Lessons in Engagement: A Taste of Your Own Medicine Can Be Bittersweet

“When life gives you lemons, make lemonade.”

Dale Carnegie

Lately I have had the feeling that someone backed a dump truck full of lemons onto my lawn. The past couple of weeks in my life have been what you might call…a long story! But first, a little context.

For quite some time I have believed that those of us in the “employee engagement” field, profession, obsession, infatuation, call it what you will, etc., were “tilting at windmills” in our pursuit of factors to adjust, tweak, fluff up, incent and track in pursuit of some evidence of an ability to elevate the level of engagement of our workforce. As each cycle of surveys rolls around we know that “world class” is just around the next corner. No it’s not!

Even if our scores get better, even if we get into the upper echelons of scores in our industry, businesses our size, in our part of the country or whatever other way we choose to measure ourselves. “World Class” engagement is not just beyond our reach. In my view until we can recognize that we have yet to truly determine what it is we need to measure we have no lever into reliably influencing levels of engagement.

This is not to say that what we have been measuring is meaningless. I would submit that what we have been measuring is very meaningful and useful; it just hasn’t been a measure of engagement, more likely we’ve been measuring the offspring of employee satisfaction or employee satisfaction 2.0

From my unscientific perch, observing employees at work for the past twenty five years I am prepared to assert that employees are always engaged, the question is which phase they are operating in….

  • Fully and Freely – Characterized by Choice, frequently exceeding expectations
  • Compliant – Characterized by Need, barely meeting expectations
  • Resistant – Characterized by Fear, failing to meet expectations

In my world engagement is a moving target and has more to do with resilience than any of the current popular factors being measured. By resilience I mean the ability to embrace whatever circumstances are being faced without regard to any concern for effectiveness or need to have things be any other way than they are, and the discomfort that accompanies such ambiguity is not paralyzing.

Life is frequently ambiguous, the workplace also frequently introduces us to ambiguity and we do not get to vote, we get to deal with it.

We do not like ambiguity and we are highly likely to become less than fully effective in the face of the ensuing discomfort. Call it confrontation if you like; say that many people are conflict averse if that seems nobler. What’s true is that we don’t like being in ambiguous circumstances and therefore uncomfortable for any length of time and will go out of our way to minimize discomfort, in fact we are so nuts about the discomfort brought on by ambiguity that we can become overcome traumatized by it, profoundly fearful in its presence.

Based on my experience I’d be prepared to wager something worthwhile that somewhere around 80-85% of every workforce is highly ineffective in the face of the discomfort that accompanies ambiguity. Tough times where outcomes look highly unpredictable and filled with perceived negative consequences have a devastating impact on productivity.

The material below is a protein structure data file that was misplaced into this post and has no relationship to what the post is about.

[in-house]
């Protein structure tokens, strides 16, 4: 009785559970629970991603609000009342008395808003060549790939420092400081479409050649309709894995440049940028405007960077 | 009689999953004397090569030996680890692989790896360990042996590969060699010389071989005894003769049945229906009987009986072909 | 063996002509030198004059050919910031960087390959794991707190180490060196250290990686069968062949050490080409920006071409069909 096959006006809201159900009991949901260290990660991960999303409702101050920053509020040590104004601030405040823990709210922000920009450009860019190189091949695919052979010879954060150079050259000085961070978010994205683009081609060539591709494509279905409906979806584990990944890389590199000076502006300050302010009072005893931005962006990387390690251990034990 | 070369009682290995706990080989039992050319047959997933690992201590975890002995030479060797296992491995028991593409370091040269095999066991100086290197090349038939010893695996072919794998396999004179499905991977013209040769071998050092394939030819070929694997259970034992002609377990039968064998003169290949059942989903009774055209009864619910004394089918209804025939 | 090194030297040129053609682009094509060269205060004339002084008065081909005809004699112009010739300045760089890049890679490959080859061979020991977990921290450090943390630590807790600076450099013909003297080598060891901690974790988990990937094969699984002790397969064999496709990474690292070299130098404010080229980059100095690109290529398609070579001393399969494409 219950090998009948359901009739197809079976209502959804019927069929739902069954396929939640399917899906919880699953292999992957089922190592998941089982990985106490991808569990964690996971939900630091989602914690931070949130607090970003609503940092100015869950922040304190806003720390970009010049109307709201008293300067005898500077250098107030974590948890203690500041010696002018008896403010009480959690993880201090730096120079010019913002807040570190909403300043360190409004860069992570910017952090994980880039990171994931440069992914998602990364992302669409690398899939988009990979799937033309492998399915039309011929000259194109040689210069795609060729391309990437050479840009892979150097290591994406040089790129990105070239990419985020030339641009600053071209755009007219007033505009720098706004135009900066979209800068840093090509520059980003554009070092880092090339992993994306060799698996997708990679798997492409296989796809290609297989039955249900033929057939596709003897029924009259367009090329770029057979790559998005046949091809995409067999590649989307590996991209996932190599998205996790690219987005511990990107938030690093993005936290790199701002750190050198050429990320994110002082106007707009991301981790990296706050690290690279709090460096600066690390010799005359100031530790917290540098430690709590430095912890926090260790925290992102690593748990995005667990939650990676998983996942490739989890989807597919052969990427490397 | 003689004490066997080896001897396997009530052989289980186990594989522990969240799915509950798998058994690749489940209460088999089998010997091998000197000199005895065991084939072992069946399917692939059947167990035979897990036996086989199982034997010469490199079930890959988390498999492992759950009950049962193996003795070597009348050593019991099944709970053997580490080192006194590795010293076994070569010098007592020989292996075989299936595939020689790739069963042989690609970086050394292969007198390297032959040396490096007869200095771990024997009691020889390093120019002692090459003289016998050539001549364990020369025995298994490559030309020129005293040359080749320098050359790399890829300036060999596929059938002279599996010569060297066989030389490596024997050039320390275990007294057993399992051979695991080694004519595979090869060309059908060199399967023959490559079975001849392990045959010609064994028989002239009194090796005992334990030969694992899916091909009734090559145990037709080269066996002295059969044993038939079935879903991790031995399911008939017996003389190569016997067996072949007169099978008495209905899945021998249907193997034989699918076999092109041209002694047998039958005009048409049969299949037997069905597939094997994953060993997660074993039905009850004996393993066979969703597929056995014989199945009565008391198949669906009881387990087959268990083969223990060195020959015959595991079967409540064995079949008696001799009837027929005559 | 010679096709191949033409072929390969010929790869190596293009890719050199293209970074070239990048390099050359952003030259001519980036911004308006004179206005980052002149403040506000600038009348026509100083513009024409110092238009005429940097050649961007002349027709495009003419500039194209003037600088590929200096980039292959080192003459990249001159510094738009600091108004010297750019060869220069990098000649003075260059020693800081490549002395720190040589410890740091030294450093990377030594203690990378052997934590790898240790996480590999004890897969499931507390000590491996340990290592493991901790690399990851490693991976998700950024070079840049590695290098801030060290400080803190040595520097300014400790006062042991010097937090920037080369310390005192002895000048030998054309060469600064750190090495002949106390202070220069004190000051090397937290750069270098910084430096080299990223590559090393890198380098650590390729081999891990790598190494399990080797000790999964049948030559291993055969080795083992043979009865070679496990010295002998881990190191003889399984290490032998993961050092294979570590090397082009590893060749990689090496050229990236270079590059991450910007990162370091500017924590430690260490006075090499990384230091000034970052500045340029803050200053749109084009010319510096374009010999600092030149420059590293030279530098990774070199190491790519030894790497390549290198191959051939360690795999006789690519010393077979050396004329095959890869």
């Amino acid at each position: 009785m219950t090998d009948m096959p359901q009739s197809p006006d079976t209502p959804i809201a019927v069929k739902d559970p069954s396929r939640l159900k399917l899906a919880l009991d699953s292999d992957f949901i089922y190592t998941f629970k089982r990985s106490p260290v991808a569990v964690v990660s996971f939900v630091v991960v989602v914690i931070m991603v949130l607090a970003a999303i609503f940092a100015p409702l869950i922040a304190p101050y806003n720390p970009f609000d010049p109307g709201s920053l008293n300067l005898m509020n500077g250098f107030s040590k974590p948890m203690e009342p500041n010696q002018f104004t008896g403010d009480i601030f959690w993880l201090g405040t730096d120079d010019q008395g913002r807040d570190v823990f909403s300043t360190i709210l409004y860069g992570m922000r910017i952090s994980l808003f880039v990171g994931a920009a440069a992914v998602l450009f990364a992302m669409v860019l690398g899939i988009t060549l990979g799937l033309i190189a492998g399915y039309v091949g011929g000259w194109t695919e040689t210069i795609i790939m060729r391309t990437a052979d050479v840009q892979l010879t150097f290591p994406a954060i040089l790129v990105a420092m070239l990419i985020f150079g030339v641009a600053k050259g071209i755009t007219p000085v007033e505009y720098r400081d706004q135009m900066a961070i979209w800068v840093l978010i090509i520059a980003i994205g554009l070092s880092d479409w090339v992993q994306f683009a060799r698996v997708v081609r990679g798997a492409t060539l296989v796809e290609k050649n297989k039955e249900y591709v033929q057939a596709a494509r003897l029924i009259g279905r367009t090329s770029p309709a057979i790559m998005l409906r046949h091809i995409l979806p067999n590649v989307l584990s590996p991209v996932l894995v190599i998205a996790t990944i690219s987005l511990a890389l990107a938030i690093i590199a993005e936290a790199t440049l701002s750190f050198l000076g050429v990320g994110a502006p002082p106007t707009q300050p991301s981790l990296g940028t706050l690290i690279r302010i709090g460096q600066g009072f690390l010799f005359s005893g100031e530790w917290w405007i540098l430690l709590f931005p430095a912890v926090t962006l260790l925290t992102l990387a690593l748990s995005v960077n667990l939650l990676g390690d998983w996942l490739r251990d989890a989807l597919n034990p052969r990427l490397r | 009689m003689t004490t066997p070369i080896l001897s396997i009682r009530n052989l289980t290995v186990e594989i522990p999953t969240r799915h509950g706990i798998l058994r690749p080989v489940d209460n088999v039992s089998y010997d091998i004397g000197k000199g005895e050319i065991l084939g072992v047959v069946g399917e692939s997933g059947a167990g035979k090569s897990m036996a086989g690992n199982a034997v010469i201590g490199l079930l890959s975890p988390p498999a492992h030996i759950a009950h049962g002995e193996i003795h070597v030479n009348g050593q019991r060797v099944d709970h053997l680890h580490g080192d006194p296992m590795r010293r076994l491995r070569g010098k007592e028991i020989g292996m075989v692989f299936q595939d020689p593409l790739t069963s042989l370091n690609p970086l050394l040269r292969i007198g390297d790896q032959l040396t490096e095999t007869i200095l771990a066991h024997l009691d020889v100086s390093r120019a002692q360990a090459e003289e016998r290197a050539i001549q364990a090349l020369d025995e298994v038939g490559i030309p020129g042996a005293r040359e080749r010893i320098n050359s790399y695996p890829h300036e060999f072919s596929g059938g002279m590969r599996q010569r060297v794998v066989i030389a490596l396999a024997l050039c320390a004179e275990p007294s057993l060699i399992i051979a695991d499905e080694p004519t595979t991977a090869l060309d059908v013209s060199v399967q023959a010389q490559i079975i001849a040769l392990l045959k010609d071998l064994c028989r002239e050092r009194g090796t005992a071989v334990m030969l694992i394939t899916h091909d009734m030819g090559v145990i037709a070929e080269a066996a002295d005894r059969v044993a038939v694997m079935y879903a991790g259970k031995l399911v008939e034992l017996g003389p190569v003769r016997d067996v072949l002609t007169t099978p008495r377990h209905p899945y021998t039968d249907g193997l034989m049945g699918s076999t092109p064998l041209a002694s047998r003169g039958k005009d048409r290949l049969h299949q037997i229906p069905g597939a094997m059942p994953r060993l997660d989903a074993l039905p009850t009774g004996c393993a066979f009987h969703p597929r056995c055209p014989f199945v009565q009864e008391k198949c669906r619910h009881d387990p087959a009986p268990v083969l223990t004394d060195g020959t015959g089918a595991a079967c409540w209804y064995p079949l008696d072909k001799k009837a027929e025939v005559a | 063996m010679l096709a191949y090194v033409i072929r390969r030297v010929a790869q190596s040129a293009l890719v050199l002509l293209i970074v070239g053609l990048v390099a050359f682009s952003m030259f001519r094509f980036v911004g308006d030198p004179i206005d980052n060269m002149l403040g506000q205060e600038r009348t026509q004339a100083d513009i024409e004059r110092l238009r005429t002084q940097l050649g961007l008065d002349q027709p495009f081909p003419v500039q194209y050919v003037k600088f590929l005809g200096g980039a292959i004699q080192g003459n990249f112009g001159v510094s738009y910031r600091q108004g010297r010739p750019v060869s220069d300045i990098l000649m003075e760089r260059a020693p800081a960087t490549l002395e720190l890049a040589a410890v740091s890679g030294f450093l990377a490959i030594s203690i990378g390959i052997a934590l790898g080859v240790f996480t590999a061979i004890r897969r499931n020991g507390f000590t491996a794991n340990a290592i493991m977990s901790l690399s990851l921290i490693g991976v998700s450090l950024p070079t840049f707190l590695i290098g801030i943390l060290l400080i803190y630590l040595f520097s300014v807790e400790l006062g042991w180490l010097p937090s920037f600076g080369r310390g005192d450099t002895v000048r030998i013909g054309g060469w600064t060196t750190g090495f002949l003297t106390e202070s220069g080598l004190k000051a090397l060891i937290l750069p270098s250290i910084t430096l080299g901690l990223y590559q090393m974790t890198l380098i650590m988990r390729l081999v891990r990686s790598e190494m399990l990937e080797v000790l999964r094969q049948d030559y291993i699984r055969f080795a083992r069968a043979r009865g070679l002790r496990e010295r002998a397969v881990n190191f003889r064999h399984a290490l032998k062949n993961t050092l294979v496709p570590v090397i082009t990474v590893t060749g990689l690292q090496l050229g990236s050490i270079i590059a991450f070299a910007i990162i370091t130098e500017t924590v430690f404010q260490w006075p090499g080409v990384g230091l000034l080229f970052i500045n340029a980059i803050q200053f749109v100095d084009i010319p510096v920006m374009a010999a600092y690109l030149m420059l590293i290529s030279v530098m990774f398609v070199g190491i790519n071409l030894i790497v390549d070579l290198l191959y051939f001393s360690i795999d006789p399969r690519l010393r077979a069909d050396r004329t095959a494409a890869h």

So now what about life handing us lemons and making lemonade? There is a big assumption there that needs to be talked about. What if you don’t have the sugar necessary? Can you just let the lemons be lemons and take effective action?

As a coach and developer of managers for many years I will frequently have the ambiguity/discomfort conversation with whomever I am working with. It has always seemed so fundamental to me and yet it has always looked so difficult to grasp by the people I was working with.

Earlier I mentioned a dump truck full of lemons and the last couple of weeks of my life. There are lots of details but they all boil down to an 88 year old father who had a stroke about three weeks back, an 87 year old mother who has severe back problems and a 59 year old brother with an active drug addiction all living under one roof.

The events of the past two weeks in particular drew me directly into the center of the unworkability in my family. I arrived in my home town for what I imagined was going to be a recon trip to determine what we might take as best actions on behalf of my parents. What I ended up doing was tending to my brother’s issues; taking a trip to the emergency room, making a visit to a courtroom and having my very first meeting with a probation officer were just some of the fun features of my visit home. Suddenly and without planning to be I was daily facing situations I didn’t know how to deal with and in each instance I found myself needing to make a choice, stay and play or run away. I stayed. I can’t say I liked it, that I was eventually victorious (if you’ve ever dealt with addiction even a draw seems like a win), or that I was courageous, brave or whatever. I certainly did not feel that way.

What I can say is that I had an object lesson in what I have believed was true about engagement, it has more to do with maintaining a clear sense of what needs to be accomplished in the face of ambiguity than it does any external rightness or wrongness with the circumstances. I made some progress, I didn’t declare victory, I met the enemy and it was me and my sensitivity to discomfort. I stayed engaged, there is no lemonade at the end of this story, just lemons and they are sour.

  • We need to find ways to improve the resilience of the workforce, increased engagement will naturally follow.

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